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[pullquote]The argument’s strength however does not end here. Anselm reinforces his point, insisting not upon the impossibility of thinking upon divine reality, perhaps because greater access is always possible through faith, but rather, upon the impossibility of thinking that the object of his formula does not exist. The denial of the existence of id quo maius cogitari nequit becomes an affirmation that is properly irrational. There is a subtle line, therefore, to be drawn between approaching the existence of God as something irrelative to thought or declaring it entirely irrelevant to thought. The first recognizes a reality that supersedes the mind’s relative capacity, something whose mystery eludes our comprehension, but whose reality is sincerely affirmable. The second instead attempts to cancel any legitimacy of said existence as a useless pretension of our thought.[/pullquote]

A possible forth, still inferior degree of the hierarchy could here be inserted, for that which is neither in re nor in intellectu. In other words, indicating something entirely irrelevant to all consideration. To this forth level belongs the insipient accusation, “id quo maius coitari nequit does not exist”; not for holding God’s existence as something irrelevant, but because in demitting to reason upon what is indicated by the words id quo maius cogitari nequit, he makes of his own thought an irrational contradiction, overstepping the logic of the hierarchical order which he yields to justify this very negation. He simultaneously demands corroboration of a higher degree (in re), and ushers in his own thought (in intellectu) as a default higher degree in the absence of empirical proof.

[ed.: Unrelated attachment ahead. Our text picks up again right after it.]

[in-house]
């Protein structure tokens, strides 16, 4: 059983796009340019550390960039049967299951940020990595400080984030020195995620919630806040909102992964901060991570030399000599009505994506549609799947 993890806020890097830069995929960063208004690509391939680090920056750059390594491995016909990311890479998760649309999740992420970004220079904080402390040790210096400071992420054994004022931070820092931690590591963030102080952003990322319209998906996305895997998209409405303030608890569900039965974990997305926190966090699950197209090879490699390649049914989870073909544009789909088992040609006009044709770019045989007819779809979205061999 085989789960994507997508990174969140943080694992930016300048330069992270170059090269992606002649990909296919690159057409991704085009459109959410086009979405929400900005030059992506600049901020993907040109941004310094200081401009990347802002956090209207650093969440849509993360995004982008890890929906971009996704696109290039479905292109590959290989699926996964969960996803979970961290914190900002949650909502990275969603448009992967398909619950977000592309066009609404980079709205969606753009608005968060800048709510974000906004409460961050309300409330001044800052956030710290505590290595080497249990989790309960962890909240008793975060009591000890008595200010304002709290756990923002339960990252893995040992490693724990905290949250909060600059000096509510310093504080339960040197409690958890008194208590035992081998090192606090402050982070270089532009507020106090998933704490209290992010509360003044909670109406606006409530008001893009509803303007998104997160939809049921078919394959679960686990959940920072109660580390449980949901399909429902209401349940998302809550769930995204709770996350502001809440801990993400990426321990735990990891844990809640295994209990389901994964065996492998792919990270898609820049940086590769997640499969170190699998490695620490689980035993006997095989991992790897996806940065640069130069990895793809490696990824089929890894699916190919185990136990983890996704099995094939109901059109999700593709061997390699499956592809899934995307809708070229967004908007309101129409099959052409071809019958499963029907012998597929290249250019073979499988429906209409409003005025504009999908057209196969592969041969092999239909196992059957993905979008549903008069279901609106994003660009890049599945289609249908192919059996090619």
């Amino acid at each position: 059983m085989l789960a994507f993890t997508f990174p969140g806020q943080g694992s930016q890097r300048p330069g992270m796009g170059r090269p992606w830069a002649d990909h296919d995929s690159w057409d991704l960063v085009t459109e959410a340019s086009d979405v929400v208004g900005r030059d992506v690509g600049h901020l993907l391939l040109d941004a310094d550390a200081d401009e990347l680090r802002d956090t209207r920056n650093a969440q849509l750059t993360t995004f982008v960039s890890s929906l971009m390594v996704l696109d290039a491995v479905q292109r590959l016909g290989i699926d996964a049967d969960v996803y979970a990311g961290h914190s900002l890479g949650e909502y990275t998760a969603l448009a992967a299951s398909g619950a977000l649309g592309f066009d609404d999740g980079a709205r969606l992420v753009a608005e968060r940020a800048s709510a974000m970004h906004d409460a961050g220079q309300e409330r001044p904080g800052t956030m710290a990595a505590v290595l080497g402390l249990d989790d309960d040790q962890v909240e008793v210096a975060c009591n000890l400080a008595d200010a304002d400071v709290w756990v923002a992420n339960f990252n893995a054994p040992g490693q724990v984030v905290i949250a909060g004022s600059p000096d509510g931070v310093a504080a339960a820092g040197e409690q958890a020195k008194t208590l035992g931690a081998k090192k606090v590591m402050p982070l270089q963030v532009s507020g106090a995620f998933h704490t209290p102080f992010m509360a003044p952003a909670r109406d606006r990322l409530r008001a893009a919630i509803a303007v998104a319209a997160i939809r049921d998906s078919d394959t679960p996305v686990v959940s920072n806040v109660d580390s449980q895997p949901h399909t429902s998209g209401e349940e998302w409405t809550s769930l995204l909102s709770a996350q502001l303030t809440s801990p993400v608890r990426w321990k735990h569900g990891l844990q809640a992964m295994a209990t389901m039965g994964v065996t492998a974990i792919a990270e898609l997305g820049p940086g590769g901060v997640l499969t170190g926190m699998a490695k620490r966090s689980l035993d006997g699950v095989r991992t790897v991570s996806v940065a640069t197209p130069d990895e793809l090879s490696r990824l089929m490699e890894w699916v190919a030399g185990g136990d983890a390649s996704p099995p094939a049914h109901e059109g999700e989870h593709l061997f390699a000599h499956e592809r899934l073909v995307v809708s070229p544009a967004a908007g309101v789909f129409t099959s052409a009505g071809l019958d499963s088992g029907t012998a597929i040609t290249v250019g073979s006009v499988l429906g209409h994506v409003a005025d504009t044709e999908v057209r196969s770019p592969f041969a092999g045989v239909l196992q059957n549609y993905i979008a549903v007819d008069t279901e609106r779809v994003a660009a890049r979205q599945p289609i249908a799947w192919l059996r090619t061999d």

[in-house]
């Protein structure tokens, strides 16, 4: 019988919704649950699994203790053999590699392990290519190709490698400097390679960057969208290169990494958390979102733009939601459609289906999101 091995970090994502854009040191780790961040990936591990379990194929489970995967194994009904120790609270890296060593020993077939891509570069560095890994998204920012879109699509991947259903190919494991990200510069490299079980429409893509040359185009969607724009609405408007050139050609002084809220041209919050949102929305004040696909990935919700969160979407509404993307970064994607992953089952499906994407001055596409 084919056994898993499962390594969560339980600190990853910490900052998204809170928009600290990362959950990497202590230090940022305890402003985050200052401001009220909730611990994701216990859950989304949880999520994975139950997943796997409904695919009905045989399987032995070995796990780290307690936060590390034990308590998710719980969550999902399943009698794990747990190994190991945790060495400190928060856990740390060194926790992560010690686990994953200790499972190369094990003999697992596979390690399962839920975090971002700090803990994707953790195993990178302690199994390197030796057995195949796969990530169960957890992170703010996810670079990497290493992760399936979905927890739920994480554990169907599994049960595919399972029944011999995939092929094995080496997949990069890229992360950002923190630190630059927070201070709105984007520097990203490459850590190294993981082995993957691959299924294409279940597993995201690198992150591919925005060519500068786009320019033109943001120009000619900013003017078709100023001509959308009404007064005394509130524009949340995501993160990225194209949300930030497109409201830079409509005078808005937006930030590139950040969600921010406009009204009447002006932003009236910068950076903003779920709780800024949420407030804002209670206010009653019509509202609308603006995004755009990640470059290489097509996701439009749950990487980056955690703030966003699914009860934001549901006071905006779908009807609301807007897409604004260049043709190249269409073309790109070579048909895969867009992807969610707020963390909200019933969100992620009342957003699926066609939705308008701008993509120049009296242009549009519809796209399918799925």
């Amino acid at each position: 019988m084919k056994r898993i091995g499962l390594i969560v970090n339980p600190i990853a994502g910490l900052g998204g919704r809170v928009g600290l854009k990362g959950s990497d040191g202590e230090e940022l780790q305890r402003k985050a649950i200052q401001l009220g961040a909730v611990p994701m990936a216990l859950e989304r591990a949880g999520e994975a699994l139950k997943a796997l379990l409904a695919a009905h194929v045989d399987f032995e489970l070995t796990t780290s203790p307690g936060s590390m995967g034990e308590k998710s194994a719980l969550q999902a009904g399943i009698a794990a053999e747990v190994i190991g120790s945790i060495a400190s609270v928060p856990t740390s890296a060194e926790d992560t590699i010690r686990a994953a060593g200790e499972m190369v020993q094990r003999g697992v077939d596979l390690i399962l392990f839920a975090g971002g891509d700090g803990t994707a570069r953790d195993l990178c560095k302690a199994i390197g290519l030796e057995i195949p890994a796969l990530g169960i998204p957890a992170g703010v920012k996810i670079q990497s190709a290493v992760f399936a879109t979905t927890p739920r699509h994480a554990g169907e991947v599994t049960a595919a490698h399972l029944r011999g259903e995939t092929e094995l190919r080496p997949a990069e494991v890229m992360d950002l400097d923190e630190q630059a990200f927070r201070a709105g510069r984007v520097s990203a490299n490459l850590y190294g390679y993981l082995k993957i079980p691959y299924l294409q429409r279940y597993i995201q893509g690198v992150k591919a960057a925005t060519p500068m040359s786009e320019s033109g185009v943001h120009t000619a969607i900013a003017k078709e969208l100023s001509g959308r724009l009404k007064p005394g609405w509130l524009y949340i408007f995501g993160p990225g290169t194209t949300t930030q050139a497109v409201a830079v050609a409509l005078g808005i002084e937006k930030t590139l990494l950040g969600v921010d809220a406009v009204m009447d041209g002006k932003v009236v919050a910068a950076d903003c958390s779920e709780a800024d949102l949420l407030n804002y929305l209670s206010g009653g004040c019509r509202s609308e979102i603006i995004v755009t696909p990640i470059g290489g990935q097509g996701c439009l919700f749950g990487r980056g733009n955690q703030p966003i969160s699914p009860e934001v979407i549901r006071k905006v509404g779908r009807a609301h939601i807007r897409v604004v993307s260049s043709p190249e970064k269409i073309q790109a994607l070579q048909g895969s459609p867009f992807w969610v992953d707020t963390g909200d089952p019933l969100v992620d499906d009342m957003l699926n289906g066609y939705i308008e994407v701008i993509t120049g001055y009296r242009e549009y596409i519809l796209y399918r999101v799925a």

The signification of the “sufficiently necessary argument” is simply ignored in its whole, and is altered from its original reference to a hypothetical impossibility, for an imposed real impossibility: that my own thought can effectuate the non-existence of a reality (in re) whose real hypothetical possibility is not only valid in this world but in every possible world ((Cf. B. GOEBEL, ibid. 12.)). By doing so, the insipient utters a non-reality that can neither be in re nor in intellectu; replacing what is legitimately unknowable, but affirmable as a hypothetical possibility, instead insisting upon a real, but irrational impossibility. In refusing to risk testing the limits of reason’s capacity he ends abandoning this capacity within reason’s limits. The insipient is insipient precisely because he refuses to reason.

The search for the implicit sense

Anselm establishes in chapter IV of the Proslogion that, “there is more than one way in which a thing is said in the heart or conceived. For, in one sense, an object is conceived, when the word signifying it is conceived; and in another, when the very entity, which the object is, is understood” ((ANSELM, ibid. 9-10.)). This first sense would refer to conceiving id quo maius cogitari nequit as something existent, while the second would refer to understanding what God, the object of the id quo maius, is in Himself. Since this second sense corresponds, in this “special case”, to something beyond comprehension in intellectu, the first sense is the one initially considered by the argument. The second sense, nevertheless, is certainly discoverable in the truth contained by the words that signify the first sense. Its discovery however implies moving beyond the threshold of the intellect.